Tuesday, January 03, 2006

Truesday and the Rant

Well, well, well. Looks like I’ll be writing a weekly “column” over at Austinist. Aptly named “Truesday”, which will post on (no shit?) every Tuesday (holy cow!).

I plan to suck real bad, and say really inappropriate things. So it won’t be much different than this here blog thing. You can check out the first entry here. My older stuff is here.

Feel free to comment on my writings there, as if you were doing it here. You can comment anonymously, and I’ll probably be able to figure out who it is. Or you can leave a clue, nickname, whatever’s clever. Hell, link your own blog on there with a witty comment. Who doesn’t love a witty comment, eh?

The strange thing about writing for a site like Austinist is that there is little to no real feedback. A story/post goes up, it gets read (presumably), but then just disappears into the void. I would guess that for every thousand readers per day, a comment is made. People keep pretty quiet, which sort of negates the purpose of having a comment field to begin with.

The only time I get any feedback is when I say something completely crass or inflammatory. Which has happened, but not intentionally.

Sometimes my opinions are wholly unpopular. Other times, I’m just flat out wrong. And out on the wondrously anonymous interweb, the douche balloons come out in droves if you so much as swap a “their” with a “they’re”. May the good lord help you if you misquote something, or make an off-handed assumption (better known as an “opinion”).

Understandably, the work I do at Austinist gets mistaken for journalism, as opposed to expressive writing, or blogging, and that’s okay. In fact, my particular perception of what blogs are supposed to do is quickly becoming the buggy whip of the online industry. Outdated, with a slight tinge of nostalgia.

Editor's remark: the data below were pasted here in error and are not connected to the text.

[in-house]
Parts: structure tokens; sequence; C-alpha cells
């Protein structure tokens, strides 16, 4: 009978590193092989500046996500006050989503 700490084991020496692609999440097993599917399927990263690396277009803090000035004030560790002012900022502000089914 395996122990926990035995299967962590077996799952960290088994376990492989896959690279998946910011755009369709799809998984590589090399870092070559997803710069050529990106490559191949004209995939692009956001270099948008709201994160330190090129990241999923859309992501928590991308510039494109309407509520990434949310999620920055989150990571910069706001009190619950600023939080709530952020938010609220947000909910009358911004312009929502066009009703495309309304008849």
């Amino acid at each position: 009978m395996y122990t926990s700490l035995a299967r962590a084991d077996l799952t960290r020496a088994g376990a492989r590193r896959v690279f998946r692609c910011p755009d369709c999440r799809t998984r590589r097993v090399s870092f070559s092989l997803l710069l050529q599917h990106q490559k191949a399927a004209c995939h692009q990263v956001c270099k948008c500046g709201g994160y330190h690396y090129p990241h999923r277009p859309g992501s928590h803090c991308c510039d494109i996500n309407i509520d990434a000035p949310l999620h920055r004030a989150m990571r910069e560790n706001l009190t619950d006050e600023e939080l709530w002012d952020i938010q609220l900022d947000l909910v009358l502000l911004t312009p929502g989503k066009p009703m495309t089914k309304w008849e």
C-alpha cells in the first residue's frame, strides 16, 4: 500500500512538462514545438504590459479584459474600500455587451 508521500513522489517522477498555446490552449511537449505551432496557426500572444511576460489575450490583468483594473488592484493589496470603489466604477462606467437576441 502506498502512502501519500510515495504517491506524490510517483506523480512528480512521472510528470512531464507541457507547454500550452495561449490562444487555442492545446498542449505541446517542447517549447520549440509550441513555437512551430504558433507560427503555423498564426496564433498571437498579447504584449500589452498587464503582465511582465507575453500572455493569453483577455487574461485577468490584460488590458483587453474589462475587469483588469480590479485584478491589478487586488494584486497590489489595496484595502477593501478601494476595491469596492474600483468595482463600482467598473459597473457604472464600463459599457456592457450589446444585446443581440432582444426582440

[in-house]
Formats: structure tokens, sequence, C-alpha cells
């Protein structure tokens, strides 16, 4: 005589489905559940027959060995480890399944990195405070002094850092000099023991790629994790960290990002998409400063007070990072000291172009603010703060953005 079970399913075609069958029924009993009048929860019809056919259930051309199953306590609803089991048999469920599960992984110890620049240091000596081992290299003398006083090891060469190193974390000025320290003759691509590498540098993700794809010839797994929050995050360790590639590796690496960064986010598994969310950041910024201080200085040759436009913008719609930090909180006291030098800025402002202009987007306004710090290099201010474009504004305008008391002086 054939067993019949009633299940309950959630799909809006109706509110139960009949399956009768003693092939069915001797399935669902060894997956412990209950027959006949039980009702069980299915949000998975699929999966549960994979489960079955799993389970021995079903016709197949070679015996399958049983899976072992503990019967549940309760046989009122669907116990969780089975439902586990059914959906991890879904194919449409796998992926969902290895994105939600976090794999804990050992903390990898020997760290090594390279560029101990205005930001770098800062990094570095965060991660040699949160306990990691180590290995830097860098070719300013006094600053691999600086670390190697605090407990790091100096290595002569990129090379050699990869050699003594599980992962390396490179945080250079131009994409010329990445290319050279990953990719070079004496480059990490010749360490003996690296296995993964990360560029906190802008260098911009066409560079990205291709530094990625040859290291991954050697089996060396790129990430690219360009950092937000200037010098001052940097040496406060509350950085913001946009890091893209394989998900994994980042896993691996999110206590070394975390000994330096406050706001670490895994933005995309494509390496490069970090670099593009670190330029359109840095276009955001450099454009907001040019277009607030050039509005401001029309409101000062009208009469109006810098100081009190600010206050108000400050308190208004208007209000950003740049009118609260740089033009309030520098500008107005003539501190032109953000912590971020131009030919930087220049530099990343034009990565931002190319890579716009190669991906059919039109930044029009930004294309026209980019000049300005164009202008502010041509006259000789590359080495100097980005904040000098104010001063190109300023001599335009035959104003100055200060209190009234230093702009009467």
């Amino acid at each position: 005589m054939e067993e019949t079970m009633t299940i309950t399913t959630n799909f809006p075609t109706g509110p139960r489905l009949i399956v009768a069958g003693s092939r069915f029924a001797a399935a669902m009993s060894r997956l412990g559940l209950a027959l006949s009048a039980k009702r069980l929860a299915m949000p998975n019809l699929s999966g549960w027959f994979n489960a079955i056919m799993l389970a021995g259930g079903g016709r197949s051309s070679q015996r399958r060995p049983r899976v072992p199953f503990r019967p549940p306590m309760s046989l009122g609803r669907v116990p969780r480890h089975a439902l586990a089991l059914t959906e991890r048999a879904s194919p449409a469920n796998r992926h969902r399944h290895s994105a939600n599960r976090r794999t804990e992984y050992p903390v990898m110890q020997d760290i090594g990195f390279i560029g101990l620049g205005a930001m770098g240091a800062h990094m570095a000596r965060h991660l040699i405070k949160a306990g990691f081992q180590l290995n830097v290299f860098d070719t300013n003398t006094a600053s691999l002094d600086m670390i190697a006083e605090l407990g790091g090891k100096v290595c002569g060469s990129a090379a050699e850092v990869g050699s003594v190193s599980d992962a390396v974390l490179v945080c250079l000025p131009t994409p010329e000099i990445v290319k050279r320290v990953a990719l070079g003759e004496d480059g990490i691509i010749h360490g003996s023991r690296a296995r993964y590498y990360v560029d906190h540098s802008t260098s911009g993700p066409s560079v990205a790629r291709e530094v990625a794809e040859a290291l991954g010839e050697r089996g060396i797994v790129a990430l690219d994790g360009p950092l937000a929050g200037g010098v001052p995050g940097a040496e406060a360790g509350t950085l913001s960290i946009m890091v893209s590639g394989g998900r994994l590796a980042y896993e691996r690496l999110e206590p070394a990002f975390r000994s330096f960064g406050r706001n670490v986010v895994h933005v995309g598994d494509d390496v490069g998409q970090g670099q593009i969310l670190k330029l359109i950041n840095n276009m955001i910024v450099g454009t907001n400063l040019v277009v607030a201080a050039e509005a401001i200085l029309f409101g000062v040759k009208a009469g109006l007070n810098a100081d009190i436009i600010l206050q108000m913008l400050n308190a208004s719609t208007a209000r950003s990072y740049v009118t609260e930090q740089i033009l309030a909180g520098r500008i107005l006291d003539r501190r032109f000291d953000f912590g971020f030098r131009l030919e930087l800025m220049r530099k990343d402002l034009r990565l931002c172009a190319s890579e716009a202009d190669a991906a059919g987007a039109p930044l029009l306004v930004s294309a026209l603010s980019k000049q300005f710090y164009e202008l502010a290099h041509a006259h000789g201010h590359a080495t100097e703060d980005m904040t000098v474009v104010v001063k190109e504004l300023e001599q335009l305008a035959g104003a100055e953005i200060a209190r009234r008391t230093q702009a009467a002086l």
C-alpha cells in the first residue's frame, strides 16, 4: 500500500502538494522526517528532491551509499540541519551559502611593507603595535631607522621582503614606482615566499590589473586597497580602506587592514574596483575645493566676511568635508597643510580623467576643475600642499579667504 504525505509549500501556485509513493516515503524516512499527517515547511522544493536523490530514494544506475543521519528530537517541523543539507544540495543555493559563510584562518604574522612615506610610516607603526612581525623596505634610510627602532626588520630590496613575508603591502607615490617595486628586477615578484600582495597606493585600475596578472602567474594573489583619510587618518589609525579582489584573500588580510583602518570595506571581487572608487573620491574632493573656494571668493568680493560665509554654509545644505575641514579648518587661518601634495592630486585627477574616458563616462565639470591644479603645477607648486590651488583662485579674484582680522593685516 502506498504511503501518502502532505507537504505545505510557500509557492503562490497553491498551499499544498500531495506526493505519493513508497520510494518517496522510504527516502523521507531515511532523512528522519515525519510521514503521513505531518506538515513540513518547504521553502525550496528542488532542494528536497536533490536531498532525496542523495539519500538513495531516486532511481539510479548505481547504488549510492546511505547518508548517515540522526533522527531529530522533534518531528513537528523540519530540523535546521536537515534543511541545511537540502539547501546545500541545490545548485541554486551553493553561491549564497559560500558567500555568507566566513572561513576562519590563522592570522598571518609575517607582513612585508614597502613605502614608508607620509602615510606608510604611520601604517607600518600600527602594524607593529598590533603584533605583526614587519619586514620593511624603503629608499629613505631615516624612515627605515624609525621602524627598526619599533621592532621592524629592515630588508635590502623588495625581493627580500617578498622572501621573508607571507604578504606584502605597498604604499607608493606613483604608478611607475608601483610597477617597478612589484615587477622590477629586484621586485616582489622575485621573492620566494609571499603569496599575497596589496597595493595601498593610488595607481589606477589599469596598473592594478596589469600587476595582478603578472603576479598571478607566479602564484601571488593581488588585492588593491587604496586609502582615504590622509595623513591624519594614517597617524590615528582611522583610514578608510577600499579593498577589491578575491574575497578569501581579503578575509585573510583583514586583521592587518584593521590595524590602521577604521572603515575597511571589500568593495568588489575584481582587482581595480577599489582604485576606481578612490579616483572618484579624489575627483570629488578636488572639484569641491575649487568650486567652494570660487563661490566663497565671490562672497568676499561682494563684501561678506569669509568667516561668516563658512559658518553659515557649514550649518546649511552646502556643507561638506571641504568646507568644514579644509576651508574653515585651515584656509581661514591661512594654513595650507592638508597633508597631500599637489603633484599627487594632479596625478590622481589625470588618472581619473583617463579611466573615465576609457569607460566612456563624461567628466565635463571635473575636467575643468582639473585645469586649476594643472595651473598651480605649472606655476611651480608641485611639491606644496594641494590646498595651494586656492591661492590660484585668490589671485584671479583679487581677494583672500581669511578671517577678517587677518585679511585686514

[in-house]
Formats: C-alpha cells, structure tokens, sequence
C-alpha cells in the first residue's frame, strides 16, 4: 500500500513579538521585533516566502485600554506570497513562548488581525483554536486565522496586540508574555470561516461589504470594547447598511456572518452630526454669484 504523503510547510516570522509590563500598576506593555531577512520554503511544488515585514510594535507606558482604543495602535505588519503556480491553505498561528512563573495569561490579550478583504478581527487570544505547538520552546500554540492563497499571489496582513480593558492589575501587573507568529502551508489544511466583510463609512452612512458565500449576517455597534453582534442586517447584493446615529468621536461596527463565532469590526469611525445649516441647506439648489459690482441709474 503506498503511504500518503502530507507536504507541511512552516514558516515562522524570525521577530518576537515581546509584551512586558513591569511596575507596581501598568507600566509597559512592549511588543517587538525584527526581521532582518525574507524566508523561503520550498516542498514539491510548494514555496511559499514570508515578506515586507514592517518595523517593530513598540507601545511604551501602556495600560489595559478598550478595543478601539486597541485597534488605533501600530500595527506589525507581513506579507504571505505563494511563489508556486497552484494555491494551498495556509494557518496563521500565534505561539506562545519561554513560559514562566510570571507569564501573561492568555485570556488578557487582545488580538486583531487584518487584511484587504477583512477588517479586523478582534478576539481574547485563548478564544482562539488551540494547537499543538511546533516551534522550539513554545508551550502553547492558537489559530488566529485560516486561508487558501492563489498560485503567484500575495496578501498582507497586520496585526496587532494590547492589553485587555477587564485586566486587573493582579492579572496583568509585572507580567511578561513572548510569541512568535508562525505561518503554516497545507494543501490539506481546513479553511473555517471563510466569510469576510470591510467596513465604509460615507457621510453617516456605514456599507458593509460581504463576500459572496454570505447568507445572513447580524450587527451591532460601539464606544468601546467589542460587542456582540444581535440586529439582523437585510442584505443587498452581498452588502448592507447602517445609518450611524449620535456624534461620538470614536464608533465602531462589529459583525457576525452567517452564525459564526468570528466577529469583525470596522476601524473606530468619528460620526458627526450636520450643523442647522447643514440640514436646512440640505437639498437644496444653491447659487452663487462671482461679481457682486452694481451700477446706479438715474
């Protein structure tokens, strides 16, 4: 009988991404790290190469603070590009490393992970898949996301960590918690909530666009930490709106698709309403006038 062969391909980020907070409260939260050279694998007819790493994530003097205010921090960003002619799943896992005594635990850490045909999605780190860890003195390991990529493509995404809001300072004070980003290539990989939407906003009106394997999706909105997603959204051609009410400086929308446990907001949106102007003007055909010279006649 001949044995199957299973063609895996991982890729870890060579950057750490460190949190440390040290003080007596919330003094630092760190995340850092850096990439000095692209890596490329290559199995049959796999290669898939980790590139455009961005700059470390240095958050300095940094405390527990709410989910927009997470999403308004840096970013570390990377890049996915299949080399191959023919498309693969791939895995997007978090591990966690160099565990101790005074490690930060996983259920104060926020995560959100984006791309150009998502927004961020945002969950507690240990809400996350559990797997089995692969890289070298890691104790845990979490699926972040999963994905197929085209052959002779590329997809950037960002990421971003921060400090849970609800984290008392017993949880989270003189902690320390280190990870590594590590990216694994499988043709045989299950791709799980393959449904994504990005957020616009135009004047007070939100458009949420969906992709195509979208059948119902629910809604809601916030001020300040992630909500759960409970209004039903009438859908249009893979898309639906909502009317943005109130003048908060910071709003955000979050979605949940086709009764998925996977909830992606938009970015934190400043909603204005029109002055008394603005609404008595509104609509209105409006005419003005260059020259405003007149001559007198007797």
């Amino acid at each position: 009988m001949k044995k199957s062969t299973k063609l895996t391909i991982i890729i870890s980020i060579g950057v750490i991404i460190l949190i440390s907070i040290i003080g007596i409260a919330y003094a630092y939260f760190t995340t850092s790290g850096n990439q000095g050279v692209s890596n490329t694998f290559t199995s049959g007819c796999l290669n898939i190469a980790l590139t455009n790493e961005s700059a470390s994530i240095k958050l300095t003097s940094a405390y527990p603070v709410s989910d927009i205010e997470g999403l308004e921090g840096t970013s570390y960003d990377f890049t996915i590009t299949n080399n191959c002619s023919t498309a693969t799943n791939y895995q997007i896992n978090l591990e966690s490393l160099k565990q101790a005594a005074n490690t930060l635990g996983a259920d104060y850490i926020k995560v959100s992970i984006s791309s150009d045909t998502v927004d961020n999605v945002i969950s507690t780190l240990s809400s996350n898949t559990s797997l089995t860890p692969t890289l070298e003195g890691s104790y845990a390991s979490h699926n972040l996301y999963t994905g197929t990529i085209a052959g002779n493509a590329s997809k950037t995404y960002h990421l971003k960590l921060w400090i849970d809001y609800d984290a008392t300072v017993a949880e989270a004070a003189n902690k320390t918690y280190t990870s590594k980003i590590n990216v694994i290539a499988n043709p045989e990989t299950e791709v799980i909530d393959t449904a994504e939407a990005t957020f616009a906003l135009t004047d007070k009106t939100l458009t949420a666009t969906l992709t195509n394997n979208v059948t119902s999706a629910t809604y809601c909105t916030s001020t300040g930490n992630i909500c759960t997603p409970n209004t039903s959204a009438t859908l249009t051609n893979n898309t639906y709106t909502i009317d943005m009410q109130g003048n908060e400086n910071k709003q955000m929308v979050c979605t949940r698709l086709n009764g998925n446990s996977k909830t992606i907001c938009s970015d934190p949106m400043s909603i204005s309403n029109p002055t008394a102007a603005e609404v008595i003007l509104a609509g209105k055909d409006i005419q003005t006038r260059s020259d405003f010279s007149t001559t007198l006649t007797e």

You see, blogging, in my mind, was never supposed to be an “official” news source. That misses the whole point and beauty of the thing. It was initially seen as 100% opinion, and not taken as hard-and-thoroughly-researched journalism. Mainly because the unregulated blog world has no effective editorial oversight. Anyone can say anything they want. The hundreds of thousands of blogging finger tips, tapping away on keys, with nothing between their “opinion” and “fact” but the air pushed away to strike the board… that’s totally missing the point, putting far too much importance on the individual, and it assumes too much integrity from the writers. Insanity.

This is not only irresponsible and dangerous, it totally craps on the idea that blogs are a place for unbridled OPINION. Say what you want, cause a discussion, share some information. Why the hell is it being seen as “replacing” bonded, insured, fully resourced, tenured, associated press connected PERIODICALS? Unless the shits are editorial in nature, how is it that some recently unemployed dude in his underwear, with dubious credentials (probably a marketing degree), can write about politics on a free blog, and have his spew taken as gospel by anyone? Let alone: to the point where The Washington Post takes notice and begins to feel fear for their mindshare? Is this really happening out there?